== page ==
Ormesby Hall, a Grade I listed building, is a predominantly 18th-century mansion house built in the Palladian style and completed in 1754. It is situated in Ormesby, Middlesbrough, North Yorkshire in the north-east of England.
Swinton Park, the seat of the Danby family and of the Cunliffe-Lister family is an English country house in Swinton near Masham, North Yorkshire, England. It is set in 200 acres (0.81 km2) of parkland, lakes and gardens. Currently operating as a 32-bedroom hotel, it is surrounded by the family estate in which guests have access to rivers, reservoirs, moorland, dales, and beautiful countryside bordering the Yorkshire Dales National Park. The house is a Grade II* listed building.
Thoresby Hall is a grade I listed 19th-century country house in Budby, Nottinghamshire, some 2 miles north of Ollerton. It is one of four neighbouring country houses and estates in the Dukeries in north Nottinghamshire all occupied by dukes at one time during their history. The hall is constructed of rock-faced ashlar with ashlar dressings. It is built in four storeys with a square floor plan surrounding a central courtyard, nine bays wide and eight bays deep.
Pype Hayes Hall is a former mansion house in the Pype Hayes area of Erdington, Birmingham, England. The hall's grounds now form Pype Hayes Park. It was formerly in the historic county of Warwickshire before being transferred into the new county of the West Midlands, along with the rest of the city, in 1974. It has grade II listed status.
Knypersley Hall is an 18th-century Georgian style country mansion at Biddulph, Staffordshire, England. It is protected as a Grade II* Listed building. After falling into a state of disrepair it was partially subdivided into residential apartments, although the Hall was not wholly restored at this point and was falling into further disrepair. However, the current owner has restored, repaired and divided into three separate residential dwellings - Knypersley Hall, East View and West View which complement the remainder of the original buildings which were part of the original Hall Estate.
Whitmore Hall is the home of the Cavenagh-Mainwaring family at Whitmore, Staffordshire. A Grade I listed building, the hall was designated a house of outstanding architectural and historical interest and is a fine example of a small Carolean style manor house.
The Smith, later Dodsworth, later Smith-Dodsworth Baronetcy, of Newland Park in the County of York, is a title in the Baronetage of Great Britain. It was created on 22 January 1784 for John Silvester Smith, of Newland Park, Yorkshire. He married Henrietta, daughter of John Dodsworth, of Thornton Watlass Hall, Yorkshire, and sister and heiress of Frederick Dodsworth. The second Baronet assumed in 1821 by Royal licence the surname of Dodsworth in lieu of his patronymic. The fourth Baronet assumed the surname of Smith-Dodsworth.
Ripley Castle is a Grade I listed 14th-century country house in Ripley, North Yorkshire, England, 3 miles (4.8 km) north of Harrogate.
The Boynton Baronetcy, of Barmston in the County of York, was a title in the Baronetage of England. It was created on 15 May 1618 for Matthew Boynton, son of Sir Francis Boynton of Barmston Hall, in the East Riding of Yorkshire. The Boyntons came to Barmston following the marriage of heiress Margaret de la See to Sir Henry Barmston in the 15th century. The first Baronet married Francis Griffith, heiress of an estate at Burton Agnes including Burton Agnes Hall and Burton Agnes Manor House which the second Baronet inherited in 1647. The fifth and sixth Baronets both served as High Sheriff of Yorkshire, in 1750 and 1771 respectively. The eleventh Baronet died without male issue and the Baronetcy passed to his cousin. His estates however passed to his daughter Cicely whose husband Thomas Lamplugh Wickham changed his name on marriage to Wickham-Boynton, and later (1989) to Cunliffe-Lister relations descended from Mary Constance Boynton, wife of the 1st Earl of Swinton. The title became extinct on the death of the thirteenth Baronet in 1966.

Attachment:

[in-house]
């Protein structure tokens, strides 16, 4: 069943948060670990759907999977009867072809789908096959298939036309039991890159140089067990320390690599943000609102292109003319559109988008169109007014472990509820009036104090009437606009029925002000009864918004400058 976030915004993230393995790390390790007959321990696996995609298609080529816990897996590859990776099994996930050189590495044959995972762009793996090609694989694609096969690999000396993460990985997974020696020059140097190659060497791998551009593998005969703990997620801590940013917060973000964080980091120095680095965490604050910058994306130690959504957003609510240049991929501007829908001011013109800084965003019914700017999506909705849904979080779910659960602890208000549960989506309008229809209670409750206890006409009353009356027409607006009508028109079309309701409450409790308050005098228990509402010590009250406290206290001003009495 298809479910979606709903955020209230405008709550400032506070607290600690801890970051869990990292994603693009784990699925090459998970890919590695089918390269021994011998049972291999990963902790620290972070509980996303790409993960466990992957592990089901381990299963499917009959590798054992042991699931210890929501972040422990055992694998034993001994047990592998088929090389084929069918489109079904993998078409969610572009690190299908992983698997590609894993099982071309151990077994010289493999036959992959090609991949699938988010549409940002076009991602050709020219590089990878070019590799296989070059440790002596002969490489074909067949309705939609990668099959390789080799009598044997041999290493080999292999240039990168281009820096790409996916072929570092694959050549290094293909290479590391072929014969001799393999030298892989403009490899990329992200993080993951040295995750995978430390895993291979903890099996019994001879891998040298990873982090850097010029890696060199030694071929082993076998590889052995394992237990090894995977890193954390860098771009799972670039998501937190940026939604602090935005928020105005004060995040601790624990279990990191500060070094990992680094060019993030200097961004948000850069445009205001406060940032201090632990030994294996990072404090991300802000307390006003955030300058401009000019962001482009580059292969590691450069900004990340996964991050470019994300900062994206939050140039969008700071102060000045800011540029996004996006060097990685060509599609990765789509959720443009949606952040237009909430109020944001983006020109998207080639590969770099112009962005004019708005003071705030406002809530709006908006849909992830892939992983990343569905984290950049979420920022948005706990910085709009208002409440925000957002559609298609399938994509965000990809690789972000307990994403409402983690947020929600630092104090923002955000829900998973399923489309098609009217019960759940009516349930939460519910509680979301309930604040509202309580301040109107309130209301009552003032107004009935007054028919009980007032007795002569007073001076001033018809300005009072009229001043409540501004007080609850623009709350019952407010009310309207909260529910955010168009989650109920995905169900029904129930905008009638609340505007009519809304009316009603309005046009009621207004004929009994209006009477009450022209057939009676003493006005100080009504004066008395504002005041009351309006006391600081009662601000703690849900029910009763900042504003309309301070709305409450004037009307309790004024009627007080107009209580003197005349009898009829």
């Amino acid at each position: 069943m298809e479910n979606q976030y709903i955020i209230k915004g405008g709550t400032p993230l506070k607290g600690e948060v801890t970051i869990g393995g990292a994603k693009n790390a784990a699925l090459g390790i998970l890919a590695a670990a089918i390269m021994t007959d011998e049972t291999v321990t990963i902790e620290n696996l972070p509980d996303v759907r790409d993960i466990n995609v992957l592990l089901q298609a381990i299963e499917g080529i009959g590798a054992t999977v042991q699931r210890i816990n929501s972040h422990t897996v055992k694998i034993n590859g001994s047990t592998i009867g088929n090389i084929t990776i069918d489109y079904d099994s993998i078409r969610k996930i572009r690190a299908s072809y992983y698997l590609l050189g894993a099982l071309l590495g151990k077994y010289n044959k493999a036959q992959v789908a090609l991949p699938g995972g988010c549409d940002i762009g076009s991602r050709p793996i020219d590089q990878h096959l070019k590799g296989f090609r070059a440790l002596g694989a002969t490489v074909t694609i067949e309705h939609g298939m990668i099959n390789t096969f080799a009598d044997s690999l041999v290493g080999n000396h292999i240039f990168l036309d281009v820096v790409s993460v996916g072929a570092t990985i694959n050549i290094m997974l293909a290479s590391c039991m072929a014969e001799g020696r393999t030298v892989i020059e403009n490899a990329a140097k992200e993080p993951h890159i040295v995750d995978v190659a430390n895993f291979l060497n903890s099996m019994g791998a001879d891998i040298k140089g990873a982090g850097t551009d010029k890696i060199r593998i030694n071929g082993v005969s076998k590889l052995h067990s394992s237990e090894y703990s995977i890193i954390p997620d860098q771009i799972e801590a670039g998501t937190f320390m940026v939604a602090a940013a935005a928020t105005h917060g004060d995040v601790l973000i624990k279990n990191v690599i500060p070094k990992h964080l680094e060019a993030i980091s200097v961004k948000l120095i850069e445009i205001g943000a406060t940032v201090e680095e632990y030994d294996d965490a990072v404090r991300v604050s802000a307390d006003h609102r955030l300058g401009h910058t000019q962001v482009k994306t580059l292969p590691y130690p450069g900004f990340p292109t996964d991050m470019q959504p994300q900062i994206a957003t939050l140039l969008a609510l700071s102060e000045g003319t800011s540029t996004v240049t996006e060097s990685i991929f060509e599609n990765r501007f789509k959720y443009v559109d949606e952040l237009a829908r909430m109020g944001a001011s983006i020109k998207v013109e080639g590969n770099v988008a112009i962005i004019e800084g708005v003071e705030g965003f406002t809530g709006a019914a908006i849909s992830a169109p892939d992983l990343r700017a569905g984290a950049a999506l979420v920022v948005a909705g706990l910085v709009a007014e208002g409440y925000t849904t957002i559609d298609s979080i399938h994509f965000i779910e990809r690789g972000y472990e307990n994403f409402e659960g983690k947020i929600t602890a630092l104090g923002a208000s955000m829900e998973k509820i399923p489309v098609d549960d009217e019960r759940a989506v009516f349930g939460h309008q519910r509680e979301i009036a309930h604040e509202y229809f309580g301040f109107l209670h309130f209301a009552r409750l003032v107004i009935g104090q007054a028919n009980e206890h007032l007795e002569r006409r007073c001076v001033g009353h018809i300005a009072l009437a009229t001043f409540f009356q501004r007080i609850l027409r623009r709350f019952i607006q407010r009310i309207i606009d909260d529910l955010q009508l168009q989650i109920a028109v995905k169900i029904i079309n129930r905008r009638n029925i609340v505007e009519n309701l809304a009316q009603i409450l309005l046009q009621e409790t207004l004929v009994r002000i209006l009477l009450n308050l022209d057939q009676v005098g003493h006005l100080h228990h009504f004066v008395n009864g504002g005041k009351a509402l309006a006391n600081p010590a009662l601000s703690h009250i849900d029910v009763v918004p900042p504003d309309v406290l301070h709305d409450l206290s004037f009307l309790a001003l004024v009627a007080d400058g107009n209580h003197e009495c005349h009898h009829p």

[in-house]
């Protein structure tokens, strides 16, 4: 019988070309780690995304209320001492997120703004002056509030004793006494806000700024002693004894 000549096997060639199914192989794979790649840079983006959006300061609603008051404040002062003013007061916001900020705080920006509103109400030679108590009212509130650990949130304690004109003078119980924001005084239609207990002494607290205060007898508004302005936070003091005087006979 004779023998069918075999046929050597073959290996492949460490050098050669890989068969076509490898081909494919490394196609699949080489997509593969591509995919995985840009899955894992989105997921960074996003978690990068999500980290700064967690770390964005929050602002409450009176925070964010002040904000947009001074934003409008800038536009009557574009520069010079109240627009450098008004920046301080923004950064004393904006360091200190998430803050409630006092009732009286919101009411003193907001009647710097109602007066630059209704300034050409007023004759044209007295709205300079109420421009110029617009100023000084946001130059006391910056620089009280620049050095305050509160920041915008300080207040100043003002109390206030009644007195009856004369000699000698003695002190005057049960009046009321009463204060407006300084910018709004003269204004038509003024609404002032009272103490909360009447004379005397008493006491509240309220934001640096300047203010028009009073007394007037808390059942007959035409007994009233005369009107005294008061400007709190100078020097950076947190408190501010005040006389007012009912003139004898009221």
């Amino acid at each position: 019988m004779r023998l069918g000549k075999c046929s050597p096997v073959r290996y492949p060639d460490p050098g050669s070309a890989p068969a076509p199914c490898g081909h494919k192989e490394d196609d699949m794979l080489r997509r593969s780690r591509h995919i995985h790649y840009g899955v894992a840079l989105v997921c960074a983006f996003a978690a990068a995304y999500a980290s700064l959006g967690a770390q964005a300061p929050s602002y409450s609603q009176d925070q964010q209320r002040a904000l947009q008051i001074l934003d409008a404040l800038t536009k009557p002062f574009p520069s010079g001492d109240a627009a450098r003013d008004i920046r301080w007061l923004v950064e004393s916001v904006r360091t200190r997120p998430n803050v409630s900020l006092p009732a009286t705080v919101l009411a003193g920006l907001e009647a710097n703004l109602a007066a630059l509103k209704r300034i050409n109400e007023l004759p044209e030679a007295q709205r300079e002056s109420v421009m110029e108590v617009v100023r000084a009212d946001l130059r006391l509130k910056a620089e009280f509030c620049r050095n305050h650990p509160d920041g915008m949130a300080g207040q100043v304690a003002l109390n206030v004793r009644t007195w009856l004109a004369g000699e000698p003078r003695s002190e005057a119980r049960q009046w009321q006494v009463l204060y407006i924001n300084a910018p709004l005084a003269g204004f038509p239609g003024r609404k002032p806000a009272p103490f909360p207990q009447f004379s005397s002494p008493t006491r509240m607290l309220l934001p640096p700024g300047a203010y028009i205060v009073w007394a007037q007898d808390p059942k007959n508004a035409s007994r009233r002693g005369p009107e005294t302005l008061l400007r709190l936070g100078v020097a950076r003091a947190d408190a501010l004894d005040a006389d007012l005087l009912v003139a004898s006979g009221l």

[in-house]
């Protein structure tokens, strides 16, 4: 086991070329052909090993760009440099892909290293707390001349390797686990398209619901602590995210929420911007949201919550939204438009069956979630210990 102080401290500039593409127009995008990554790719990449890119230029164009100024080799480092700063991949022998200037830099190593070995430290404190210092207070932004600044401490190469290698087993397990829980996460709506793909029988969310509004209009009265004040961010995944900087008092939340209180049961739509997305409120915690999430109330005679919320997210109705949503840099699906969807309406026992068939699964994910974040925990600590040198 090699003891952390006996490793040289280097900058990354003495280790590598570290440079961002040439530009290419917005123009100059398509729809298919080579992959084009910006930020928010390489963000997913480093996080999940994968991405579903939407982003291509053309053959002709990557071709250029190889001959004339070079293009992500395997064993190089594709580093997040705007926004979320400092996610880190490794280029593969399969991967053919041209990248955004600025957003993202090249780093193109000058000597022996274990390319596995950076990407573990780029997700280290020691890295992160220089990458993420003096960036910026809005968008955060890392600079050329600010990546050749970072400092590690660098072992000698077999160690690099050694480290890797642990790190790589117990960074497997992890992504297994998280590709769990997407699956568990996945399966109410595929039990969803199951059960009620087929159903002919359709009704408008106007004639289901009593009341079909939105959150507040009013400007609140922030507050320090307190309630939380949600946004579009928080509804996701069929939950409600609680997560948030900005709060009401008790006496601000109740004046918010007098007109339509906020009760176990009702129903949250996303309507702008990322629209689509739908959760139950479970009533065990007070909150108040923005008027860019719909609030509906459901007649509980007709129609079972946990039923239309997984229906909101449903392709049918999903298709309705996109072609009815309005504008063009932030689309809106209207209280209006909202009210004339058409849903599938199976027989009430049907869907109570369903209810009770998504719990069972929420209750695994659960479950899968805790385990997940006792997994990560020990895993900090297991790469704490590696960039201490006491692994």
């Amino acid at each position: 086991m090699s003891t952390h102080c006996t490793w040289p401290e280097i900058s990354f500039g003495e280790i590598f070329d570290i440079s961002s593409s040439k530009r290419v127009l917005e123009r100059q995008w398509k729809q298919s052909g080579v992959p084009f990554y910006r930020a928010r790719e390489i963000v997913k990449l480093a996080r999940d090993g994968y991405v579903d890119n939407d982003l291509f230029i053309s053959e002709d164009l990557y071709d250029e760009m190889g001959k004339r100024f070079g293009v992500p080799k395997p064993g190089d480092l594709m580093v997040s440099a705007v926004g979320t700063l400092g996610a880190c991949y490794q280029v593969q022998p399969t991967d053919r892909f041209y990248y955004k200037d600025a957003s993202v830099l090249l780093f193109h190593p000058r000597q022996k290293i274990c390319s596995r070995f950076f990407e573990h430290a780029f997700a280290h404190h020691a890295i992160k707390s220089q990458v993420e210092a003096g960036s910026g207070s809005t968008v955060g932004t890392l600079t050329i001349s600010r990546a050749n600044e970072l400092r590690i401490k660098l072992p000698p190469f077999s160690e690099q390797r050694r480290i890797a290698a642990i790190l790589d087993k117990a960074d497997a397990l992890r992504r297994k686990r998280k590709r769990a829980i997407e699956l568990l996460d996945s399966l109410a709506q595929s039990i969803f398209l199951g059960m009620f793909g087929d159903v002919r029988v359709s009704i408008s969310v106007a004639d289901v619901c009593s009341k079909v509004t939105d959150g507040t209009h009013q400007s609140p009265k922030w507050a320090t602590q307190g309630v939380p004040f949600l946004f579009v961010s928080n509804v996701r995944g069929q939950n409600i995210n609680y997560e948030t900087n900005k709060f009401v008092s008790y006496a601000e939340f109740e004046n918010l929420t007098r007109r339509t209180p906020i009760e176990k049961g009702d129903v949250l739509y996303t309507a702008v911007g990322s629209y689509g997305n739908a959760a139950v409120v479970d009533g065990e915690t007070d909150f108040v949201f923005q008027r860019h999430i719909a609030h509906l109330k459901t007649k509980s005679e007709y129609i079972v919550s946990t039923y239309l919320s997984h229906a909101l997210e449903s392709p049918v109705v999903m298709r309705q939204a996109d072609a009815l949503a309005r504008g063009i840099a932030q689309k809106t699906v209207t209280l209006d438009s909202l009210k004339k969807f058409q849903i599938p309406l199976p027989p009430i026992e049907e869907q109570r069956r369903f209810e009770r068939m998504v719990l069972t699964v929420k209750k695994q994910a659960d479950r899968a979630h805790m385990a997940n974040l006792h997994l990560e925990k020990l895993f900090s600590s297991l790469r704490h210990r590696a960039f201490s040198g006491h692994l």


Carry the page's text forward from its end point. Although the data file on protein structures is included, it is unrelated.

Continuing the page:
Clifton-on-Yore is a civil parish in the Hambleton district of North Yorkshire, England. The population of the parish was estimated at 40 in 2010. The population remained less than 100 as taken at the 2011 Census. Details were included in the civil parish of Thirn.
Haughton Hall is an early 18th-century country house situated at Haughton Lane, Shifnal, Shropshire, England now converted for use as a hotel. It is a Grade II* listed building.
Nun Appleton Priory was a priory near Appleton Roebuck, North Yorkshire, England. It was founded as a nunnery c. 1150, by Eustace de Merch and his wife. It was dissolved by 1539, when the nuns were receiving pensions.
Normanton Hall was a large, now demolished, country house at Normanton in Rutland.
Thirkleby Hall was a large 18th-century country house in Great Thirkleby in the Hambleton hills of North Yorkshire. It was demolished in 1927.
A geographic coordinate system is a coordinate system that enables every location on Earth to be specified by a set of numbers, letters or symbols. The coordinates are often chosen such that one of the numbers represents a vertical position and two or three of the numbers represent a horizontal position; alternatively, a geographic position may be expressed in a combined three-dimensional Cartesian vector. A common choice of coordinates is latitude, longitude and elevation. To specify a location on a plane requires a map projection.